Finish the sentence: “If you build it…”
The quoted (and sometimes misquoted) line from Field of Dreams is used as a rationale for building a sports facility. Unfortunately, the movie line and school of thought ignores the inherent challenges that communities face when bringing any major development project to life.
“People tend to look at what’s going on in other destinations,” says Matthew Libber, executive director of the Maryland SoccerPlex in Boyds, Maryland. “When a sports facility is being done right and is getting a lot of use hosting tournaments, and those tournaments are filling up the hotels and restaurants and just generally being very successful, then yes, it’s easy to say, ‘We should do that too.’ But it’s not that simple.”
From concept to finished product is a long road – and it’s a perilous one where many missteps can occur.
“I can’t count how many times I’ve been part of the study group for a community that wants to build something,” says Libber, “and the risks outweigh the benefits. It’s not something you like to tell people, but it’s better to find out sooner rather than later.”
What could be risky? After all, the reason communities are so interested in putting in sports complexes is the sheer number of success stories nationwide; the Maryland SoccerPlex, run by the Maryland Soccer Foundation, a 501(c)3 nonprofit, has been hosting tournaments and leagues for more than 20 years. In Panama City Beach, Florida, the Publix Sports Park is relatively new, having opened in 2019. As of last year, the park had attracted more than 208,000 visitors and had an economic impact of about $110 million. Cary Tennis Park, a public facility in North Carolina with 32 championship courts, opened in 2002 and has hosted everything from free drop-in play to the ATP Tour.
Image courtesy of Maryland SoccerPlex
Evan Eleff, a partner at The Sports Facilities Companies (SFC), a firm that plans, develops, and operates sports, recreation, and events complexes for municipalities, says that a success story is often a snapshot view.
“Here are two examples. If you were to walk into a fitness center at 6 p.m. on a weekday, you would see it was busy, and you’d think, “Wow, they must be just about printing money here.” You’d think the same thing if you walked into a massive sports complex on the weekend and saw a big tournament going on. But that’s not really a representation of what the fitness center looks like at 10 a.m. during a weekday or what the sports complex looks like during the week when all the kids are in school.”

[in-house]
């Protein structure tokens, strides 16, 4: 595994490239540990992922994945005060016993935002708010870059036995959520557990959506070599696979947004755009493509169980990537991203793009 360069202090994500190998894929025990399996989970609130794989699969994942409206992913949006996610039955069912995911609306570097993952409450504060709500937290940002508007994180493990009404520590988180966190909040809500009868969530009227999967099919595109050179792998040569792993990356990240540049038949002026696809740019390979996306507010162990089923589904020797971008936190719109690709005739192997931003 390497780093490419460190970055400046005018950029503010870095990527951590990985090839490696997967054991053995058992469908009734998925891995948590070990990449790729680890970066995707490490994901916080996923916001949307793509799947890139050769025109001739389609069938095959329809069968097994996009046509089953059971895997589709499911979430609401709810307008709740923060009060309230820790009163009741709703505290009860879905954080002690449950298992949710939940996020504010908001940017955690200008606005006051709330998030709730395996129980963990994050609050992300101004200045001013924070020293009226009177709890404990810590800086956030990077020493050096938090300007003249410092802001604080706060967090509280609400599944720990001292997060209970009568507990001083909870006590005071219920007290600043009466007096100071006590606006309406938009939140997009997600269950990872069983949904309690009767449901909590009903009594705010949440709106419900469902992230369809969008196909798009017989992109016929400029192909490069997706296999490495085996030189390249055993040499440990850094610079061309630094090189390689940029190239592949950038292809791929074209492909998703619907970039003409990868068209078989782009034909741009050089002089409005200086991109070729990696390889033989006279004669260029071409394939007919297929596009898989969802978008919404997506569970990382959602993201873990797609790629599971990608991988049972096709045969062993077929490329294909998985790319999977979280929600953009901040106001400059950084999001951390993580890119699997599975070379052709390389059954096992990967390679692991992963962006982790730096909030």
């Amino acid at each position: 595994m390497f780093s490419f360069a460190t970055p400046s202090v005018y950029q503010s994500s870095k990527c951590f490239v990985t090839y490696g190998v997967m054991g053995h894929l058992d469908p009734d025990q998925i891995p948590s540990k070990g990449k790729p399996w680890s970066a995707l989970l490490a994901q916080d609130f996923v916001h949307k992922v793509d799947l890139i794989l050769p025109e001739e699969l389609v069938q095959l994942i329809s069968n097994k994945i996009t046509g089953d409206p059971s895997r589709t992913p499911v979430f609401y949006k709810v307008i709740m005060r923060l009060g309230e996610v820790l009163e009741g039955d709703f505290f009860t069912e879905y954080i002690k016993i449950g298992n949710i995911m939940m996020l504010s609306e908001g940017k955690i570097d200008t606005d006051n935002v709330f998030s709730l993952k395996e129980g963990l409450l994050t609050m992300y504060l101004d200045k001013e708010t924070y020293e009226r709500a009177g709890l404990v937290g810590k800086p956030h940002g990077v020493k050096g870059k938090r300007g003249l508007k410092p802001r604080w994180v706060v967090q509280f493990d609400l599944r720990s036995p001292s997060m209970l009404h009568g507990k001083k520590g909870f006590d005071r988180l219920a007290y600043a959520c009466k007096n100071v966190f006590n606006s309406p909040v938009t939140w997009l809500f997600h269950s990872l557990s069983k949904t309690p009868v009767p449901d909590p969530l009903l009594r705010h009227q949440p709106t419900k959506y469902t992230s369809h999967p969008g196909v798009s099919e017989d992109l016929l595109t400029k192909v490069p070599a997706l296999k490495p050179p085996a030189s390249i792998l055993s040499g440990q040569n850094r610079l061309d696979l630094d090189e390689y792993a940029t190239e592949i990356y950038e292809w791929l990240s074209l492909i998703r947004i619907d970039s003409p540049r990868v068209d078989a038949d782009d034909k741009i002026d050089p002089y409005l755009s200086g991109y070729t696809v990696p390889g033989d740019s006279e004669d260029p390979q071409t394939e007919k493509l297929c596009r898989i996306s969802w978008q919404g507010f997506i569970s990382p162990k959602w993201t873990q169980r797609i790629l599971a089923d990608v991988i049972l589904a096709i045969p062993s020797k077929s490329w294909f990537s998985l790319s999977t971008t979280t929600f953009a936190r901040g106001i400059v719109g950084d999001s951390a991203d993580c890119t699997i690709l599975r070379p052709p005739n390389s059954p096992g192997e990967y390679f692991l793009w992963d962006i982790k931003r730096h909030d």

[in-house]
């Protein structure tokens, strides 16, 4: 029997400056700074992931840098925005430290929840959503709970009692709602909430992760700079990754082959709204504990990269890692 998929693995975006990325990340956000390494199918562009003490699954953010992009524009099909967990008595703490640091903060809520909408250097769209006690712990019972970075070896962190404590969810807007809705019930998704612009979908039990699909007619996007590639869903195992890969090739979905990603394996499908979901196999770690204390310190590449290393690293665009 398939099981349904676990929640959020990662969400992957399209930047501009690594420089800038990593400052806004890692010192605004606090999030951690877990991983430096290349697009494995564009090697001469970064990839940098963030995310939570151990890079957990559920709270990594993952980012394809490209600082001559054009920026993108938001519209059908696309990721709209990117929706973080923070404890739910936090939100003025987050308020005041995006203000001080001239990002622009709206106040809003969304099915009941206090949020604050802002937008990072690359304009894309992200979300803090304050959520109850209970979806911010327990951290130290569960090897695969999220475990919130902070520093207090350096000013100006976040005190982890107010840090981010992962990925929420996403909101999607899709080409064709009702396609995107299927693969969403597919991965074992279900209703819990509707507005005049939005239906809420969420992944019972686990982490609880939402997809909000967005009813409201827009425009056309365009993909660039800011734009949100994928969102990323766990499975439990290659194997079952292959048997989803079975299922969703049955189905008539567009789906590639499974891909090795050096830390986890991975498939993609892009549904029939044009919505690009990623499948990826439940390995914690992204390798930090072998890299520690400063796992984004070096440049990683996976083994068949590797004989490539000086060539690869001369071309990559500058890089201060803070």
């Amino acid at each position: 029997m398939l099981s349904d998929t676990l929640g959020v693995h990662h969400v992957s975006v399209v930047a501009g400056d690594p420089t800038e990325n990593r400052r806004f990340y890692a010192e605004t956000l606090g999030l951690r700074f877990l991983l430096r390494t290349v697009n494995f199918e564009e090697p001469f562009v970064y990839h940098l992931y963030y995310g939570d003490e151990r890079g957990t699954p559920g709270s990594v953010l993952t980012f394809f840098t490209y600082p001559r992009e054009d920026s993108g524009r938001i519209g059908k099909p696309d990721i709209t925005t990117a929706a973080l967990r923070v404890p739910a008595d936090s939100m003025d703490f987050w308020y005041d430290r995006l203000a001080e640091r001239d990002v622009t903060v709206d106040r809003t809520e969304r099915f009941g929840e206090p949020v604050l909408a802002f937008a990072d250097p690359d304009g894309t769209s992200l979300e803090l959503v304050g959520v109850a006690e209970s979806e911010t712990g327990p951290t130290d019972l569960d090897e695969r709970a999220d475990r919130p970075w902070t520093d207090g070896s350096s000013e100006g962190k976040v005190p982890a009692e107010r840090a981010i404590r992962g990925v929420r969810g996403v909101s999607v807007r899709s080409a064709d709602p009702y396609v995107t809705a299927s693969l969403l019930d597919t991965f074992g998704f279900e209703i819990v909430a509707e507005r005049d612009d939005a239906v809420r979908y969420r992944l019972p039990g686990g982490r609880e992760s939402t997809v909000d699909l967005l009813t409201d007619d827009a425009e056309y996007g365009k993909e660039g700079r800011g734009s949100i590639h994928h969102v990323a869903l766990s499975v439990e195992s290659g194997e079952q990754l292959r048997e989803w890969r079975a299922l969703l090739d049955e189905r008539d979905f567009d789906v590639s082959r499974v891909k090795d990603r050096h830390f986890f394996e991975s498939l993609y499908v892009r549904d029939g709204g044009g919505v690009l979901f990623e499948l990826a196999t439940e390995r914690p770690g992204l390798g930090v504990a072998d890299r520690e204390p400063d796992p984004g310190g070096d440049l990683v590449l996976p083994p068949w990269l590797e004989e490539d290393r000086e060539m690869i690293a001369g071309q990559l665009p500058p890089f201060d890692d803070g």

There must be, says Eleff, an understanding that business will not always boom in the commercial sense and that there needs to be a balance of programming to fill those slow times. Communities or their contracted facility operators need to cultivate local programming aggressively rather than just assuming it will be there.
“There is a balance of how facilities operate and balance use. For sports facilities, you need to talk about expanding local programming and about adding classes or programs that encourage or motivate people to work out during lunchtime. How are you bringing in active older adults at 10 a.m. when other people are at work or when kids are in school? If it’s a big sports complex, which local organizations or leagues will use it during the week when tournaments aren’t scheduled?”
Image courtesy of Maryland SoccerPlex
“The common denominator of all successful facilities, large or small, public or private, indoors or outdoors, is the comprehensive planning that took place long before they went in”, says Pam Sloan, a consultant with MRG, LLC. The Wilton, California-based firm provides cities, counties, and government agencies with professional strategic services. Sloan, who previously spent more than three decades in the parks sector, now helps communities transform their ideas into reality.
Whenever possible, that is. Often, communities will be in the midst of a ten-year master plan when something hits the radar in a big way, setting off more immediate requests to get it done.
“Right now, we’re hearing a lot of people saying they want to build pickleball courts. We work with them to see if that fits into the plan.”